But the greatest Biesling that we derive from Reading, is the Knowledge of the Holy Scriptures, wherein God has conveyed down to us the Discoveries of his Wisdom, Power and Grace through many past Ages, and whereby' we attain the Knowledge of Christ and of the way of Salvation by a Mediator.

It must be confessed that in former Ages, before Printing was invented, the Art of Reading was not so common even in polite Nations, because Books were much more costly, since they must be all written with

a Pen,


any Chila

a Pen, and were therefore hardly to be obtained by the Bulk of Mankind : But since the Providence of God has brought Printing into the World, and Knowledge is so plentifully diffused through our Nation at so cheap a Rate, it is a Pity that dren should be born and brought up in Great Britain without the Skill of Reading ; and especially since by this Means every one may see with his own Eyes what God requires of him in order to eternal Happiness.

The Art of Writing also is so exceeding useful, and is now grown fo very common, that the greatest Part of Children may attain it at an easy Rate : By this Means we communicate our Thoughts and all our Affairs to our Friends at never so great a Distance: We tell them our Wants, our Sorrows, and our Joys, and interest them in our Concerns as though they were near us. We maintain Correspondence and Traffick with Perfons in distant Nations, and the Wealth and Grandeur of Great Britain is maintained by this Means. By the Art of Writing we treasure up all Things that concern us in a safe Repository; and as often as we please, by consulting our Paper Records, we renew our Remembrance of Things that relate to this Life or the Life to come : And why should any of the Children of Men be debarred from this Privilege, if it may be attained at a cheap and easy Rate, without intrenching upon other Duties of Life, and without omitting any more necessary Business that may belong to their Station.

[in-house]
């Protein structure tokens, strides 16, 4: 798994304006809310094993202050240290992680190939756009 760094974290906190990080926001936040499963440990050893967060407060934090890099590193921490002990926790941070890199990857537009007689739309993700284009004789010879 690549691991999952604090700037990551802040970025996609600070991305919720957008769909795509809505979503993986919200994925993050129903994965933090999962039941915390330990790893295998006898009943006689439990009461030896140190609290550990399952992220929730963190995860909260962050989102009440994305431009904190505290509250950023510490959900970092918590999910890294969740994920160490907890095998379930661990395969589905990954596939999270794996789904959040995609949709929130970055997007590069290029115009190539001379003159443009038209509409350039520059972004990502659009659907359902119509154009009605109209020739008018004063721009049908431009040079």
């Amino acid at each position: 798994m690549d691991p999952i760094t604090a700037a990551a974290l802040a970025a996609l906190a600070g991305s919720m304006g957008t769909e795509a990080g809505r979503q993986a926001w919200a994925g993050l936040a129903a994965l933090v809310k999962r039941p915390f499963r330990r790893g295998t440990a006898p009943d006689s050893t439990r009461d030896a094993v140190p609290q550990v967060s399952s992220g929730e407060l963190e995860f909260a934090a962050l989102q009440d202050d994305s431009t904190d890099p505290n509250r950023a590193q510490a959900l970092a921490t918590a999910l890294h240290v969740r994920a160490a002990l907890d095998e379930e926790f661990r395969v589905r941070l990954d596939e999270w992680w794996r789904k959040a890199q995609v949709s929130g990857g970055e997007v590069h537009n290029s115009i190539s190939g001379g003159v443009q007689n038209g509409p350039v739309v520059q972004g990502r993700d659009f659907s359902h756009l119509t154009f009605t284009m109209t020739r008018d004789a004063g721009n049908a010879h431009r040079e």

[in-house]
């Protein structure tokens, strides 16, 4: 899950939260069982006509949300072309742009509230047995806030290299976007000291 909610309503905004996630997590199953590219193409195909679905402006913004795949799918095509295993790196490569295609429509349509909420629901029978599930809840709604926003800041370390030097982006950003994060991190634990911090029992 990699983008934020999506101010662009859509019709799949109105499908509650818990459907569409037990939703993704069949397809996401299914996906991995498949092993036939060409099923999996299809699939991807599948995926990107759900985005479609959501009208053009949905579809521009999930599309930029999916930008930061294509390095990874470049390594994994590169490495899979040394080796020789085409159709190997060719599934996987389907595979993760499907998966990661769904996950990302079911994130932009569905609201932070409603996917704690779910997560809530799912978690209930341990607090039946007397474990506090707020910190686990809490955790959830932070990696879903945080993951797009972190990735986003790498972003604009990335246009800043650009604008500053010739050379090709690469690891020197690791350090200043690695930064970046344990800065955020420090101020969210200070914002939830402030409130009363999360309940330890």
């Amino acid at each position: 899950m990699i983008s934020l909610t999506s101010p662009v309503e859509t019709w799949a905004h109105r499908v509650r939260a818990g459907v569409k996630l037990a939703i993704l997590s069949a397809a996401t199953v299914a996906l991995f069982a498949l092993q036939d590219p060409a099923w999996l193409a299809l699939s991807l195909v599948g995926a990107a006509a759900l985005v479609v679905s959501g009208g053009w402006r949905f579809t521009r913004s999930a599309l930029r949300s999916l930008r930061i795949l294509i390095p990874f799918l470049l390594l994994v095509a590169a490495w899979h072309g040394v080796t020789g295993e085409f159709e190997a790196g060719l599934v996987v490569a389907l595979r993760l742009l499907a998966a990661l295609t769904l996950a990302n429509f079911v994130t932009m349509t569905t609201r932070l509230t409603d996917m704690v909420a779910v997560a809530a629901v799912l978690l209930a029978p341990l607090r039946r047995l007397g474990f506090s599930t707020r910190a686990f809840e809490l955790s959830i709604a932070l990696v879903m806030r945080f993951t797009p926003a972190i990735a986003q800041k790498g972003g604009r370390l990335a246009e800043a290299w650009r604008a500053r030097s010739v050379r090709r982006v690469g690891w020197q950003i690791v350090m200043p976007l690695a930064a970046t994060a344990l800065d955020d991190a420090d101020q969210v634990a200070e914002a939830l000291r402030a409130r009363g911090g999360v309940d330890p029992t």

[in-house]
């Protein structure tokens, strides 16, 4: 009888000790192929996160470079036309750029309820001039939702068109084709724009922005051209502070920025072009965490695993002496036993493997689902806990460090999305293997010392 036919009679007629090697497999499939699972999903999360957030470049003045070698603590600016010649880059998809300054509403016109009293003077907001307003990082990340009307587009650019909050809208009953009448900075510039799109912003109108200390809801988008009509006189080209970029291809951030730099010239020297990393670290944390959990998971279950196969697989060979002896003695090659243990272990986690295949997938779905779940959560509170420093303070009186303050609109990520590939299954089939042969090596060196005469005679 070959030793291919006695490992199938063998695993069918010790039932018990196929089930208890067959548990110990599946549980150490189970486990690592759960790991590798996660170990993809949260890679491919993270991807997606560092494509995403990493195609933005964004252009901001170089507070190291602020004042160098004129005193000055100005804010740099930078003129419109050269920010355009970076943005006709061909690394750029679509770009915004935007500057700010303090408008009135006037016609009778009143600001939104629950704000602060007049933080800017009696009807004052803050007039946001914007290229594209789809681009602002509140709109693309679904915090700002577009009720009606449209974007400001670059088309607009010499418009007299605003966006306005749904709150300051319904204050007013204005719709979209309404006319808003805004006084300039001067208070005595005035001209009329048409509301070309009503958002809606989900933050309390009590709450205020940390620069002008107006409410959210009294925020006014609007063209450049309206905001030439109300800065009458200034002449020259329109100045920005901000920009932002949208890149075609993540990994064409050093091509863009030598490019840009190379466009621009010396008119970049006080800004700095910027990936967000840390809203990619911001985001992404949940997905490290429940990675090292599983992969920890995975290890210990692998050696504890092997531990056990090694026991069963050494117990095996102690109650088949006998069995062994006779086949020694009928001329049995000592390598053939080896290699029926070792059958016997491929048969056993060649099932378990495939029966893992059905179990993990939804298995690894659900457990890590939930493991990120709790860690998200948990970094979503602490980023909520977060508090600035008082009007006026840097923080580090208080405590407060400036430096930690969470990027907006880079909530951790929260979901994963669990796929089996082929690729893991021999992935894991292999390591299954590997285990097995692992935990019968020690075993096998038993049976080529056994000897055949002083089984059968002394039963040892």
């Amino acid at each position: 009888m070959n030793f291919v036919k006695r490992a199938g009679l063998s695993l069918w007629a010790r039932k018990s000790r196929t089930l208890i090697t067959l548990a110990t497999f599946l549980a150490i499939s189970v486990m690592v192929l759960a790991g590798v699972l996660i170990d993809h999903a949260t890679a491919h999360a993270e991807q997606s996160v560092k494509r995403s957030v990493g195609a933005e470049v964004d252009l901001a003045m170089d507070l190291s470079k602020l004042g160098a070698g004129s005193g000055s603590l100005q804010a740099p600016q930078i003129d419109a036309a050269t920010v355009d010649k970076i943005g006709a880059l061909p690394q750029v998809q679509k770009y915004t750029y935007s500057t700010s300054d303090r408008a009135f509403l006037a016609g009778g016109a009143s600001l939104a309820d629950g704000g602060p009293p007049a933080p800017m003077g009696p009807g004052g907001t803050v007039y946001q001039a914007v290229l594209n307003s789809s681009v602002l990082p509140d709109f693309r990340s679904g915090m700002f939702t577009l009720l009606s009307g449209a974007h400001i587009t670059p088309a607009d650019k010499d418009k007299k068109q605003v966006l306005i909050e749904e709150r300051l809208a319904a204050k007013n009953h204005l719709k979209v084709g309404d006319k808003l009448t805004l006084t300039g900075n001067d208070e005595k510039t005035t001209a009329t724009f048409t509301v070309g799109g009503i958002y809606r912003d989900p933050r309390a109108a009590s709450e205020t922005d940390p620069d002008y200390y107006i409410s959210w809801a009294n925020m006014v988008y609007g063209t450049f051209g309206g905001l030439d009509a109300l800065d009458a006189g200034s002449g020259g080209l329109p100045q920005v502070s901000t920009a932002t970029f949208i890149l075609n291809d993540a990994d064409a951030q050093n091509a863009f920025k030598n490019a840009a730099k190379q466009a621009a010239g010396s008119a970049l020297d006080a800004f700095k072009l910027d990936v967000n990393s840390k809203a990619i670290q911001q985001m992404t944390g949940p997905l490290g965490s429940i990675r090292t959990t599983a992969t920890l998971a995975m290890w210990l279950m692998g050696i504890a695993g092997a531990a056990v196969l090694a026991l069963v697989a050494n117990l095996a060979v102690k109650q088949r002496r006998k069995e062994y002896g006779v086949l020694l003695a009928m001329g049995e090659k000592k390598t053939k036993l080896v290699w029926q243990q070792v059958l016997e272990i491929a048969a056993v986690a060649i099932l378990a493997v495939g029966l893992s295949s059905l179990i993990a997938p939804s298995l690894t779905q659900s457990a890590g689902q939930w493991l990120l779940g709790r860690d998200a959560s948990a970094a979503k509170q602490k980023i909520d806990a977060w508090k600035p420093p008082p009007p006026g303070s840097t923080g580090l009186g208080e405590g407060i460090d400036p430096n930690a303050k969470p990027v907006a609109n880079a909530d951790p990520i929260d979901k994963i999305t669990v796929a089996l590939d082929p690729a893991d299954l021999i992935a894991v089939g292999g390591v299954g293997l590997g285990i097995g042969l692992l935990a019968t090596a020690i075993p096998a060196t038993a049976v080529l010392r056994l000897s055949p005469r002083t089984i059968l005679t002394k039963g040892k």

upon more

I might add here also, true Spelling is, such a Part of Knowledge as Children ought to be acquainted with, since it is a Matter of Shame and Ridicule in so polite an Age as ours, when Persons who have learned to handle the Pen cannot write three Words together without a Mistake or Blunder, and when they put Letters together in such an aukward and ignorant Manner that it is hard to make Sense of them or to tell what they mean.

ARITHMETICK or the Art of Numbers is, as was observed before, to be reckoned also a necessary Part of a good Education. Without some Degrees of this Knowledge there is indeed no Traffick among Men. And especially it is more needful at present, since the World deals much more upon Trust and Credit than it did in former Times; and therefore the Art of keeping Accounts is made, in some Measure, neceffary to Persons even in meaner Stations of Life, below the Rank of Merchants or great Traders. A little Knowledge of the Art of Accounts is also needful, in some measure, in order to take a true Survey and make a just Judgment of the common Expences of a Person or a Family: But this part of Learning, in the various Degree, of it, iş